Eli Manning is thriving in his post-NFL media career, appearing on ESPN’s popular “ManningCast” with older brother Peyton and going undercover as “Chad Powers” for his own “Eli’s Places” show.
With Omaha Productions’ “Monday Night Football” alternative telecast now in its second season, the Manning brothers are getting more comfortable zinging players and teams.
Two weeks ago, a clip of a frustrated Petyon Manning furiously calling 62 times for a timeout while Denver Broncos coaches dithered went viral.
On Monday, Eli Manning made headlines when he seemed to dunk on underperforming Broncos quarterback Russell Wilson during the Dallas Cowboys’ 23-16 win over the New York Giants.
While Wilson’s offense struggled to score points in an ugly 11-10 win over the San Francisco 49ers on Sunday night, Broncos punter Corliss Waitman emerged as the star of the game, booming 10 punts for 476 yards.
With ex-punter Pat McAfee looking on, Manning quipped, “They should have paid that punter $235 million instead of Russell.”
(Manning was referring to Wilson’s five-year, $245 million Broncos extension).
On Tuesday, Manning told Front Office Sports he was not trying to rip Wilson, who’s thrown only two touchdown passes this season while leading the Broncos to a 2-1 record. But things happen on live TV. ESPN’s cameras caught him flipping a double-bird last season.
“No, I don’t think we’re trying to be critical. I think we always try to support the guys that are in the game. I think sometimes, ‘Hey, it’s live TV.’ I never try to take a real shot at somebody. I think that was obviously a very outrageous joke — because a punter had 10 punts. Nothing against Russell. He’s going to do great,” said the two-time Super Bowl MVP with the Giants.
Despite taking the Seattle Seahawks to two Super Bowls, it will take time for Wilson to adjust to Denver after 10 seasons in the Pacific Northwest, Manning added.
“It’s hard going into a new offense, a new system. It takes some time. It’s not going to be perfect after three weeks. I’ve been in that situation. It can take five or six weeks before you get comfortable with the coaches. It’s not just the quarterback. It’s all the players coming together, learning a new offense and getting together and getting on the same page.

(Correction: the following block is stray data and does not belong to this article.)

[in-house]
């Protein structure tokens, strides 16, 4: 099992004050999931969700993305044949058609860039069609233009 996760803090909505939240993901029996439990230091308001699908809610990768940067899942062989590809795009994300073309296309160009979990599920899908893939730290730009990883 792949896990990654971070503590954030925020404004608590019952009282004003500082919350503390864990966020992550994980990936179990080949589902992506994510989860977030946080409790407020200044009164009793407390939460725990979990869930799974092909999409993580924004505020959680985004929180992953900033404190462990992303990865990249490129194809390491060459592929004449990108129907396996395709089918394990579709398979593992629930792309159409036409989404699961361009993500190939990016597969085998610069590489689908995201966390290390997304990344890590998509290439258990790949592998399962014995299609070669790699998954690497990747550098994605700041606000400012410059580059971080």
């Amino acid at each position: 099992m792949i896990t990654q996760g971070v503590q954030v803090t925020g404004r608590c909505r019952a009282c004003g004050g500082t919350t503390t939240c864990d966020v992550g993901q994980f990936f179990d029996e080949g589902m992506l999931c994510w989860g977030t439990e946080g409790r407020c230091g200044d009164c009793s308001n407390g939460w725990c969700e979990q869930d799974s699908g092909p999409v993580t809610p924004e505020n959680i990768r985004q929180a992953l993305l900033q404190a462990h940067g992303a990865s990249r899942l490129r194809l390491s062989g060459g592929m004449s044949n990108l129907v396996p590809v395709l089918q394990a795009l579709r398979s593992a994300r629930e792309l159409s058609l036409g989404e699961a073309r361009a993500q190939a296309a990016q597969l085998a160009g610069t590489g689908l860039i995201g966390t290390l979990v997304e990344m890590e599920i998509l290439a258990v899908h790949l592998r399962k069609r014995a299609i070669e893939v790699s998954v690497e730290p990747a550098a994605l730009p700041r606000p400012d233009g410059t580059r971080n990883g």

“So I know he’s going to turn it around. He’s a tremendous player-athlete. So never want to try to take a shot. Or put anybody down. Obviously, it was just a ridiculous idea of paying a punter that much. I think we try to support the quarterbacks that are in the game. We know how hard it is to be in that situation. Obviously, sometimes we get emotionally involved. You root for guys. So you react. Or you’re rooting for a team. If they’re not doing something you think they should be doing, the thoughts and the opinions come out a little bit.”
The 41-year-old was making the media rounds Tuesday touting the partnership between the ESPN Fantasy Football app and IBM.
Like many ex-players, Manning has embraced fantasy football in his retirement. He now has two ESPN Fantasy Football teams — including one he co-manages with his 11-year-old daughter, who is quick to suggest trades and player pickups.
This season marks the sixth season of the IBM-ESPN fantasy partnership. Under the deal, IBM and ESPN use artificial intelligence (AI) to analyze fantasy football data produced during the season.
IBM says it delivered more than 34 billion AI-powered insights to fantasy players last season. The data generated by tools like “Trade Analyzer with Watson” helps team owners weigh potential deals.
Manning admits he was terrible at fantasy football his first season. He drafted former teammates for fun. He didn’t have a plan.
Now he’s relying on data.
“It’s fun. I’m more into it than I thought I would be,” said Manning.